This information should not be relied upon as legal or professional advice. Read the disclaimer.

Most students live away from home during term time in either university owned or privately rented accommodation. The Government lockdown and closure of campuses resulted in many students leaving their rented accommodation and returning home – in many cases leaving their accommodation before letting contracts had expired. This has given rise to numerous questions about liability for rent, refunds and evictions. Below are some of the mostly frequently asked questions.

Do I have to pay my rent if I have moved back home?  

University owned accommodation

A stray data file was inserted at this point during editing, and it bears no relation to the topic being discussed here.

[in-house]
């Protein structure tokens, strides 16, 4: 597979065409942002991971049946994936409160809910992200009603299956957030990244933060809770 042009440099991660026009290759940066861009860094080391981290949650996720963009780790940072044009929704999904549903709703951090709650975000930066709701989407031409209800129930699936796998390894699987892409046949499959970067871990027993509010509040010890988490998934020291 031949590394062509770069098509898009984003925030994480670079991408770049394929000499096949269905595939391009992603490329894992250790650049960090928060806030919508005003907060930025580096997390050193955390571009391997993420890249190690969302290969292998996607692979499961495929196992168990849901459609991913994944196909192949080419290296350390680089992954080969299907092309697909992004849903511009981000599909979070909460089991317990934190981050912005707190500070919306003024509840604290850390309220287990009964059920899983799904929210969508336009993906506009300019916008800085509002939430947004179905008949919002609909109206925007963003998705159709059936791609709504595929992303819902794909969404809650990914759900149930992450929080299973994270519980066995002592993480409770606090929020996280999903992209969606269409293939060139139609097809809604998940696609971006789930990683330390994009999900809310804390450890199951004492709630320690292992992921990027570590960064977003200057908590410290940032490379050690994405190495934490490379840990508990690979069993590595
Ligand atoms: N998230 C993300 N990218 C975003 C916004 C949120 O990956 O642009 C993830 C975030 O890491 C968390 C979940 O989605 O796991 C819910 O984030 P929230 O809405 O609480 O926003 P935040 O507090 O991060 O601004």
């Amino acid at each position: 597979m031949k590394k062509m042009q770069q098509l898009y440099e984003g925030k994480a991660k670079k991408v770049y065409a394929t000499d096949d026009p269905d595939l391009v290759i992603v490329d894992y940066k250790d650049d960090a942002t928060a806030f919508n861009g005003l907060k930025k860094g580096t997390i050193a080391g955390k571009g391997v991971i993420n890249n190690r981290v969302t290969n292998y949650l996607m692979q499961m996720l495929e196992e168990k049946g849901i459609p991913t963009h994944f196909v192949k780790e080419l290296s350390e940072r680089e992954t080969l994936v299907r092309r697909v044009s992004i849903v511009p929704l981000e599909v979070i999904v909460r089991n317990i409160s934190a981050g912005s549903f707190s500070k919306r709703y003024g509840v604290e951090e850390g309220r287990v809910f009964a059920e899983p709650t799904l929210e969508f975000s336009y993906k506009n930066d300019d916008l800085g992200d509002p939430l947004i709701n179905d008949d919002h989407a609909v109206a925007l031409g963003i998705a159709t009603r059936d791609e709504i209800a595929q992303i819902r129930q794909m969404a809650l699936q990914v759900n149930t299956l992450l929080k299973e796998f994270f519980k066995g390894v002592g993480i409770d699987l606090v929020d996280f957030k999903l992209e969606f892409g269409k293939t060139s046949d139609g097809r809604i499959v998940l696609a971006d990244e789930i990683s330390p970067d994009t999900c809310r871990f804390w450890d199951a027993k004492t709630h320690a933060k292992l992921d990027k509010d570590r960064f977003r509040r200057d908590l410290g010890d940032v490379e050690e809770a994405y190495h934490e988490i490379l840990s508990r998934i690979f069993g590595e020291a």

Many university-owned halls of residence and privately run Purpose-Built Student Accommodation (PBSA) have allowed students who have left university accommodation due to the coronavirus to terminate contracts early without any charges. Some have waived rent for all students, regardless of whether they are still in their accommodation. (Office for Students briefing Student accommodation). Students should contact their university for advice. 

Private rented accommodation  

Students with a private rented tenancy agreement (contract), as a rule, remain liable for rent payments until their contracts expire. See section 1 of Coronavirus (COVID-19) Guidance for Landlords and Tenants.  

Some landlords/agents have negotiated rent reductions or agreed to early release from contracts for students but there is no obligation on them to do so.  

Is there any additional help with rent payments?